Amid a growing wave of discontent among rideshare drivers and gig economy workers, hundreds of Toronto Uber drivers announced plans to unionize with the United Food and Commercial Workers Canada on Monday.
During a news conference at the Sheraton Centre Hotel in downtown Toronto on Tuesday, Ejaz Butt, an Uber driver who has become one of the most prominent faces of the union effort, said that the drivers are fighting for the ride-hailing giant to address three main grievances: the implementation of an across-the-board minimum wage of $15 an hour, the allowance of basic worker benefits (including sick days, vacation days, and mid-shift breaks), and an end to the app's user-based ratings system, which he said is used "to penalize drivers without recourse."
"Uber calls us partners, but we have absolutely no say about our working conditions, or even being able to take a bathroom break," Butt told reporters. "We know we make a lot of money for Uber, but in return we get treated like we don't matter."
Research has shown that workers' concerns aren't unfounded: According to the Washington, D.C.-based think tank Economic Policy Institute, Uber drivers effectively make less than $10 an hour on average once commissions, vehicle expenses, and self-employment taxes are factored in—well below the average minimum wage in most large cities.
UFCW Canada's national president, Paul Meinema, said during the Tuesday conference that Uber drivers are part of a new digital economy where workers "need strong union protections to shape the future of the gig economy employment."
"Companies like Uber cannot be allowed to move back the dial on employment practices under the guise of innovation," Meinema said.
Drivers for companies like Uber and Lyft have long sought collective bargaining agreements to combat the dangerous working conditions and low wages that they say are part of the job. Those efforts have been largely stymied in the United States by a business-friendly National Labor Relations Board, which in January issued a ruling that more clearly delineates the difference between independent contractors and employees, setting up significant impediments to the former group's ability to form a union. Then, in a separate memo issued in May, the NLRB ruled that rideshare drivers are independent contractors and not employees, owing to the fact that they operate their own vehicles and set their own hours. While not an official ruling, the memo was a gift to companies like Uber and Lyft, which, if forced to treat drivers as employees, would have likely been forced to increase their labor costs by an estimated 20 to 30 percent, just one year after both companies reported sizable revenue losses in 2018 to the tune of billions.
In Canada, as in the U.S., independent contractors do not have the right to unionize. But during Tuesday's news conference, Pablo Godoy—the national coordinator for gig and platform-employer initiatives at UFCW Canada—said that many of the recently organized drivers would argue that they are, in fact, employees. Part of the UFCW's role as a union, he said, will now be to challenge the existing labor legislation in Canada that has allowed tech companies like Uber to "skirt due process."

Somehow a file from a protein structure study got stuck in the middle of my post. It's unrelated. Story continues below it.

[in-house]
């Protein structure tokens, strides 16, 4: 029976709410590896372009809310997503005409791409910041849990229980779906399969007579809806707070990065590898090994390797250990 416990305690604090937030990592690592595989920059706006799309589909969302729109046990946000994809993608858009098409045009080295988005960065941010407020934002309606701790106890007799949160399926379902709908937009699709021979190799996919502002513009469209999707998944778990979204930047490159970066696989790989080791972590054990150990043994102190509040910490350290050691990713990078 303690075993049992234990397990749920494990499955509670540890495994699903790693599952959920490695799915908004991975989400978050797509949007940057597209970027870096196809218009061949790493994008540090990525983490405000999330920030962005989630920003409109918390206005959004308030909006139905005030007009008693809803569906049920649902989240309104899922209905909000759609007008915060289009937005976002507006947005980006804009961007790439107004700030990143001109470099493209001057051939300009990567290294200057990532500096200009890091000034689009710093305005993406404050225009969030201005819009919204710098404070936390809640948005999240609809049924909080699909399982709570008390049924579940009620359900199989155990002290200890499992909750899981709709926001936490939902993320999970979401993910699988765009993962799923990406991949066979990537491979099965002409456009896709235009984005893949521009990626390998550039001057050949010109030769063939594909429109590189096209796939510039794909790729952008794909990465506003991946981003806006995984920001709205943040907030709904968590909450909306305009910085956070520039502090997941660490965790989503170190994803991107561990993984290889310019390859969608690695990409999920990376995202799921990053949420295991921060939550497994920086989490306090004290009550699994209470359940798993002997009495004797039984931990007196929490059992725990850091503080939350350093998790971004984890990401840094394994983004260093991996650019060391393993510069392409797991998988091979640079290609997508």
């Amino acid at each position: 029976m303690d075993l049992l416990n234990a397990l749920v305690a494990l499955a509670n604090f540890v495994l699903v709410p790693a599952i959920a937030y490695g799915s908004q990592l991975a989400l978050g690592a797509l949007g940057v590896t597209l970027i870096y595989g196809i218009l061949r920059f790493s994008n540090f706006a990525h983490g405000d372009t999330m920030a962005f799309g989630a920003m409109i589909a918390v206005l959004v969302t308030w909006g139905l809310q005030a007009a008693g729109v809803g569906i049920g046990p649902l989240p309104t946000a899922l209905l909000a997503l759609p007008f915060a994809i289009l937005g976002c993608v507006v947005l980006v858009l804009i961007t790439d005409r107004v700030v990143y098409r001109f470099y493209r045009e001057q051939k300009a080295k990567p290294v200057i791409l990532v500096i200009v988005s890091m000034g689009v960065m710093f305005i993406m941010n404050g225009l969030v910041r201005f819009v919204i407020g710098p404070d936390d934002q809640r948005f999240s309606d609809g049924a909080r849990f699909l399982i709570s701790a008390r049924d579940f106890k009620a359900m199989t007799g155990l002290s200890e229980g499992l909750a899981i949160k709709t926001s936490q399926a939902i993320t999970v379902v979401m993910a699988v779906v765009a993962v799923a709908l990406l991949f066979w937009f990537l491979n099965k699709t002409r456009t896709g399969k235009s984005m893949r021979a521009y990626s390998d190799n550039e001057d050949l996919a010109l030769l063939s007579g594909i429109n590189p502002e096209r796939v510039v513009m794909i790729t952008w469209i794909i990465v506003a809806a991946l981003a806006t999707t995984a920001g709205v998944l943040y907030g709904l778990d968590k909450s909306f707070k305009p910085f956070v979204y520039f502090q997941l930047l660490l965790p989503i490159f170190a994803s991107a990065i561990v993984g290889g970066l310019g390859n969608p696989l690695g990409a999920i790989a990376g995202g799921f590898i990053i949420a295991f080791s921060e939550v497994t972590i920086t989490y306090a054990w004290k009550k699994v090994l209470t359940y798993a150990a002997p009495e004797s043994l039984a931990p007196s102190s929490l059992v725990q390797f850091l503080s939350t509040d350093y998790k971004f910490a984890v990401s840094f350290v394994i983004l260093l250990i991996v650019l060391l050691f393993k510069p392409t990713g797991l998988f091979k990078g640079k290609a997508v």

"Legislation that exists today would make it complicated to ask for certification, yes, but that's one of the issues that we'll be fighting for as a union to change on behalf of our new members," he said.
According to Godoy, the number of Uber drivers who have signed union cards is already "in the high hundreds, and growing rapidly." He added that the UFCW—a trade union that operates in the U.S. and Canada with over 1.2 million members—plans to use every tactic in its arsenal in order to ensure that "the voices and concerns of Uber drivers across the city are listened to ... through urging the levels of government to change legislation and through urging Uber to come to the table and recognize workers."
According to the Canadian Broadcasting Corporation, there were about 90,435 rideshare drivers operating in Toronto in June, split predominantly between Uber, Lyft, and a handful of other players. The push to unionize comes as Toronto's city council is mulling a regulatory overhaul of the by-laws that private transportation companies, including ride-hailing services, must adhere to.
In December of 2018, New York's City's Taxi and Limousine Commission successfully approved plans to enact a $26.51 per hour gross pay floor for rideshare drivers working for companies like Uber and Lyft. While both companies went to lengths to show their dissatisfaction with the rule change, halting the onboarding of new drivers and threatening imminent fare hikes as a result, the Independent Drivers Guild—which represents roughly 70,000 NYC ride-share drivers—told Gizmodo at the time that collective action had been a necessary mechanism to use to protect drivers.
"We knew that, far from being harmed by these new rules, app companies were still making record profits," the group said. "We showed up, we made our voices heard, and we made sure that the city sided with workers over app companies like Lyft that continue to make massive profits on our backs."